by Bec Crew, Science Alert
Like nothing we’ve seen in our Universe
Black holes are strange enough as it is, but new simulations point to the existence of a black hole in another universe that mimics the behaviour of a bizarre type of liquid that climbs walls and flows uphill.
This ‘superfluid black hole’ is the result of physicists modelling a theoretical black hole that behaves in a way that’s mathematically identical to liquid helium when it enters a superfluid state, and they say it’s so strange, our entire Universe probably couldn’t support it. Continue reading Physicists have simulated a ‘superfluid’ black hole that acts like liquid helium
by Alison Klesman, Discover
Neutron stars, black holes and other remnants of stellar explosions are some of the universe’s most intriguing objects – and some of the hardest to study. But when NASA’s newest Explorers Program mission, IXPE, launches, we’ll see them like never before.
Stellar remnants such as black holes and neutron stars are difficult to see. Because of their tiny size and oftentimes obscuring disks of dust and gas, direct measurements of these objects have long eluded astronomers. However, such extreme objects heat their environments to millions of degrees, which causes high-energy emission in the form of easily-observable X-rays. Studying these X-rays provides a window into the world around otherwise impossible-to-see phenomena. Continue reading NASA Plans to Peer Inside a Black Hole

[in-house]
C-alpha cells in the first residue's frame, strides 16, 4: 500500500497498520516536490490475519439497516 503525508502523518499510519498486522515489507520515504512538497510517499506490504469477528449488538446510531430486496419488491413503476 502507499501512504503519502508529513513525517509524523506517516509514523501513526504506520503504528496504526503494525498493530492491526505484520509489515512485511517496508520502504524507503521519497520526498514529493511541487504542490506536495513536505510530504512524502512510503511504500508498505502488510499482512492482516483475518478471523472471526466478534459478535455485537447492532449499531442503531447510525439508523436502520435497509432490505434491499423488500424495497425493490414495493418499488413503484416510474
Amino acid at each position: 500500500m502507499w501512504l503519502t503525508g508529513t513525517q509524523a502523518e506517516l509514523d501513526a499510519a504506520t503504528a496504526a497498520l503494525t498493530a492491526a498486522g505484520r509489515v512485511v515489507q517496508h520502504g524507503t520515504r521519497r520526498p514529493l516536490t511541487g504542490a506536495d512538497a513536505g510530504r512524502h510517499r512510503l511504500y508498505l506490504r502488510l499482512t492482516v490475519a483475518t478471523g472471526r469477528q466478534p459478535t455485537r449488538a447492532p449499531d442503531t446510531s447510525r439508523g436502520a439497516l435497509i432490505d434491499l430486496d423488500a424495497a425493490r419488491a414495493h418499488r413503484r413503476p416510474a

by Pennsylvania State University, Phys.org
The image is from the Chandra Deep Field-South. The full field covers an approximately circular region on the sky with an area about two-thirds that of the full moon. However, the outer regions of the image, where the sensitivity to X-ray emission is lower, are not shown here. The colors in this image represent different levels of X-ray energy detected by Chandra. Here the lowest-energy X-rays are red, the medium band is green, and the highest-energy X-rays observed by Chandra are blue. The central region of this image contains the highest concentration of supermassive black holes ever seen, equivalent to about 5,000 objects that would fit into the area of the full moon and about a billion over the entire sky. Continue reading Deepest X-ray image ever reveals black hole treasure trove